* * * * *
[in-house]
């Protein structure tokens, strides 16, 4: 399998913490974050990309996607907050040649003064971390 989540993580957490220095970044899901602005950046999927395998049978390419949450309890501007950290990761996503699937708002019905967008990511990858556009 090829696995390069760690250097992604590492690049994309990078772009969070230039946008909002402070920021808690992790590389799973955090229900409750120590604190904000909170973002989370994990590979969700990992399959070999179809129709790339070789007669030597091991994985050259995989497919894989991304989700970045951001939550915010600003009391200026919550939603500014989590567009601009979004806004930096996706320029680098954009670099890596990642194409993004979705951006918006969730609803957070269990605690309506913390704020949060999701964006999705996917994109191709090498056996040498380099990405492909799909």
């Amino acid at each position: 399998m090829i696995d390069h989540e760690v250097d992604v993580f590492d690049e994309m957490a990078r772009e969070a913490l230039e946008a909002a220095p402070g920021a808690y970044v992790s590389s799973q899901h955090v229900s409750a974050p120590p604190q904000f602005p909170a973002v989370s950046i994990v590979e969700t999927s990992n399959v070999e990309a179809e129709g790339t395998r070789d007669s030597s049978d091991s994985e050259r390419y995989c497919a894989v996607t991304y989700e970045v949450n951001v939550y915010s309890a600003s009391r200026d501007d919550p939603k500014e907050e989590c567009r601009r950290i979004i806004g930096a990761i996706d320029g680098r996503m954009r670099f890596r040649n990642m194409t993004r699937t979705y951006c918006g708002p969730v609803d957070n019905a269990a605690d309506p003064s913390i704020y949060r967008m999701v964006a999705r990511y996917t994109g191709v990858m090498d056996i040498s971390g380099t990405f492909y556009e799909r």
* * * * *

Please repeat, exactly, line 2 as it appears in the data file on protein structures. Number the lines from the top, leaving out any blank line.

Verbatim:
């Protein structure tokens, strides 16, 4: 399998913490974050990309996607907050040649003064971390 989540993580957490220095970044899901602005950046999927395998049978390419949450309890501007950290990761996503699937708002019905967008990511990858556009 090829696995390069760690250097992604590492690049994309990078772009969070230039946008909002402070920021808690992790590389799973955090229900409750120590604190904000909170973002989370994990590979969700990992399959070999179809129709790339070789007669030597091991994985050259995989497919894989991304989700970045951001939550915010600003009391200026919550939603500014989590567009601009979004806004930096996706320029680098954009670099890596990642194409993004979705951006918006969730609803957070269990605690309506913390704020949060999701964006999705996917994109191709090498056996040498380099990405492909799909």